How does an entrepreneur go from developing mobile games to building the world largest independent app store? I speak to the founder and CEO of GetJar- llja Laurs.
GetJar is the world's largest free app store with over 2.5 billion app downloads to date. The company distributes over 150,000 mobile applications across a variety of operating systems.
Below is the full interview
Can you give you some background information about yourself, were you the entrepreneurial type growing up?
I grew up during the collapse of the Soviet Union when buying even the basics, like toilet paper, was a great challenge. So as a kid, lacking any pocket money, I learned pretty-early to take care of myself. The first business, at the age of 6-7, collecting empty glass beer bottles on the beaches and trading them for money in the recycle points, was both profitable and ‘eco’J. The best ‘harvest’ was Sundays mornings between 5am-6am as there was a lot of ‘work’ (and money to be made!) after the previous day’s parties.
What were you doing before you founded the company?
I started the company straight out of the university; however by the time I formally started the company I’d done a lot of things, from selling copies of Bruce Lee posters in the school, to copper recycling, to tutoring kids English (after I returned from the US where I studied as an exchange student).
Tell me how the idea for GetJar came about?
Initially it wasn’t meant to be a business. We were developing mobile games and came across a testing problem. There were hundreds of devices on the market that we needed to test our apps with, but we couldn’t afford to buy them all. So the idea was to publish our beta apps so that anyone could download them for free - we only asked them to tell us whether our app worked on a specific device. We opened this crowd-sourced testing service to both testers (who were able to get apps for free in exchange for testing) and developers (who were able to test their apps with the community at no charge). Soon, the community exploded and we realized a business opportunity.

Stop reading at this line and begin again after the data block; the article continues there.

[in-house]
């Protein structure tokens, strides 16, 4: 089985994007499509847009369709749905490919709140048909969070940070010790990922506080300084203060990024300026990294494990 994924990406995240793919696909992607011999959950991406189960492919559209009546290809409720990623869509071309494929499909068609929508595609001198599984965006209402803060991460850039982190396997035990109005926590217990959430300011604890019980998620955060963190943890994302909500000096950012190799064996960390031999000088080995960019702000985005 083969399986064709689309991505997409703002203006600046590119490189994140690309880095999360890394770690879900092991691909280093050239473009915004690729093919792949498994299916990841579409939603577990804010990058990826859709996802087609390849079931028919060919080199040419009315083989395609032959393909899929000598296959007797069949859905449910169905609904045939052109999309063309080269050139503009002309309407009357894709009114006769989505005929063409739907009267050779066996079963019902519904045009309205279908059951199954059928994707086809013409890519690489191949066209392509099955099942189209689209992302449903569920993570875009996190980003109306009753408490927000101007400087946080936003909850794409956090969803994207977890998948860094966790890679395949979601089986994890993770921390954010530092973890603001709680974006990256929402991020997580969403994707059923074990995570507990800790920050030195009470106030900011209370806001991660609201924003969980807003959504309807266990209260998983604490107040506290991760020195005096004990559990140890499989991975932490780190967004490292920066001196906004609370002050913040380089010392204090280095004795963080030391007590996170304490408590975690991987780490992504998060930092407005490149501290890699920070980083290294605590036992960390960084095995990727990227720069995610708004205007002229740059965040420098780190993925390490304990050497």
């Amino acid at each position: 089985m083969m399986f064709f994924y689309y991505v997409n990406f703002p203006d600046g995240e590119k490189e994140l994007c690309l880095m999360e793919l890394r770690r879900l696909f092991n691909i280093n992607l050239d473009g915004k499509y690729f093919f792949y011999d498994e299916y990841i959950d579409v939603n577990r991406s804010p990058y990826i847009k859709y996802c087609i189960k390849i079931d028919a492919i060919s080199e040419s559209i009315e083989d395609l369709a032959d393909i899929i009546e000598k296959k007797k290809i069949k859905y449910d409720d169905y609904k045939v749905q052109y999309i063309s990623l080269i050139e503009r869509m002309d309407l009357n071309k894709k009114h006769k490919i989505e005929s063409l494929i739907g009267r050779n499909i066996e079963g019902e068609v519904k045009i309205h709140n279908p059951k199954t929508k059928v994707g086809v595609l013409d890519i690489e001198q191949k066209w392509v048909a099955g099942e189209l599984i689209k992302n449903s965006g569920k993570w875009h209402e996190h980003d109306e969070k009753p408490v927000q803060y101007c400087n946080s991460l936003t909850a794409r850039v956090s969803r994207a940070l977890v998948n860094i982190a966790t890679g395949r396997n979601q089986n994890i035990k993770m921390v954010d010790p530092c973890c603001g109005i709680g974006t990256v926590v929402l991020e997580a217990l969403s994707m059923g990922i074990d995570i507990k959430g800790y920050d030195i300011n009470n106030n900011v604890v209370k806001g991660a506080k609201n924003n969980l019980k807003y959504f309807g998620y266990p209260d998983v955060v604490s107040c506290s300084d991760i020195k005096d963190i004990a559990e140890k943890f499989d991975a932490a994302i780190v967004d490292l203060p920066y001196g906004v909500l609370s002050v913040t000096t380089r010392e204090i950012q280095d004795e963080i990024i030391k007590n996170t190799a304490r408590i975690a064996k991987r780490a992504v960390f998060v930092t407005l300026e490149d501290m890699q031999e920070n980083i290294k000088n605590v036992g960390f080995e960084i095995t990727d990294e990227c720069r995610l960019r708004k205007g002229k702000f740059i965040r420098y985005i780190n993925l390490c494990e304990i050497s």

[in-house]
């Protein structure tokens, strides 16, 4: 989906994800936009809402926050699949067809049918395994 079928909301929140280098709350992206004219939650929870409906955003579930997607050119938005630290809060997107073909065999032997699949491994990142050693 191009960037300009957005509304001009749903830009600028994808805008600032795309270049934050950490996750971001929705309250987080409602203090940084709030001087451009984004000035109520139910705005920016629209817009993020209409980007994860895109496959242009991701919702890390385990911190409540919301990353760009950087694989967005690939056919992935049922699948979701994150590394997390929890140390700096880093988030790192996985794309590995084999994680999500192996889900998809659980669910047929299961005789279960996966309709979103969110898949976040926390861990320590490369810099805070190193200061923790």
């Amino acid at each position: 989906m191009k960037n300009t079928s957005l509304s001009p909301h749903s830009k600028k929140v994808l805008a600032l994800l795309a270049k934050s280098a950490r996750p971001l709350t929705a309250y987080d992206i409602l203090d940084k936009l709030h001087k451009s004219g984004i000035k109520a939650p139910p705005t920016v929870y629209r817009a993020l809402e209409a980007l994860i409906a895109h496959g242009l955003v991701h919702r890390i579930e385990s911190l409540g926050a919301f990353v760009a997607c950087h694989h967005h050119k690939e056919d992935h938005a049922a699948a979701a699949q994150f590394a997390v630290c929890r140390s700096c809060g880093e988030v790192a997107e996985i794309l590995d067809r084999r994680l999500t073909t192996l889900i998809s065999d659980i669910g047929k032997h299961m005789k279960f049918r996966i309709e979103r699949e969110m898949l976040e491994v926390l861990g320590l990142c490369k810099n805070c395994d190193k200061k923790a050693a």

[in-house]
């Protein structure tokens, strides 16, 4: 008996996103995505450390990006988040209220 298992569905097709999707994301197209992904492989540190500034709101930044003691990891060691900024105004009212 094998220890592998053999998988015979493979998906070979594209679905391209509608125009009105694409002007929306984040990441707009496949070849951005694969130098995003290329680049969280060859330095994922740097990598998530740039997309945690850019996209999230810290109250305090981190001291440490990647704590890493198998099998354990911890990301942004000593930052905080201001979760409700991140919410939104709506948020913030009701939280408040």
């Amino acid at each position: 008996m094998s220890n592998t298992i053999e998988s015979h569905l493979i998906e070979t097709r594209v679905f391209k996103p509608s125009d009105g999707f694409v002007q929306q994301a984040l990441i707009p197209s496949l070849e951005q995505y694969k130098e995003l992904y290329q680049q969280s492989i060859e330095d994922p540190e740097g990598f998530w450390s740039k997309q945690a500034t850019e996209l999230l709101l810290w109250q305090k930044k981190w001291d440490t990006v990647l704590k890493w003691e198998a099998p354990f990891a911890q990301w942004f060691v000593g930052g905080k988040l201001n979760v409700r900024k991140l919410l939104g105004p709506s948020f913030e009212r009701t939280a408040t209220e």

What is GetJar?
We are world’s largest independent app store, with over 2.5 billion app downloads to date.
What are you trying to solve with GetJar?
Back when app distribution was entirely controlled by carriers, we created an open, independent, off-deck app distribution destination for developers and consumers. Today, we continue building an independent cross platform app distribution channel.
Talk me through the first few months of running the business? What would you say was the hardest part of starting the business?
In my specific case, ‘launching’ the company was a very gradual process that took a year or so (while combining this with studying) - unlike businesses that are established now. After formally registering the company, I was doing part-time consultancy (web pages, e-commerce, etc.), rented the first office in about six months, hired the first employees in about 8 months, etc. As with anything, the most difficult part is to start, after a while you build experience, clientele, get to know your domain, etc.
How were you able to fund the business?
In my part of the world (Lithuania), VC funding was totally unknown when I was starting the business. So it was all very simple – you either are profitable from day one, or you’re out of business. I only started to take salary when there was enough money to pay for accounting and other overheads and only rented an office when there were a constant flow of consultancy projects, etc.
How has your market changed in the past few years? How has your business changed to keep pace?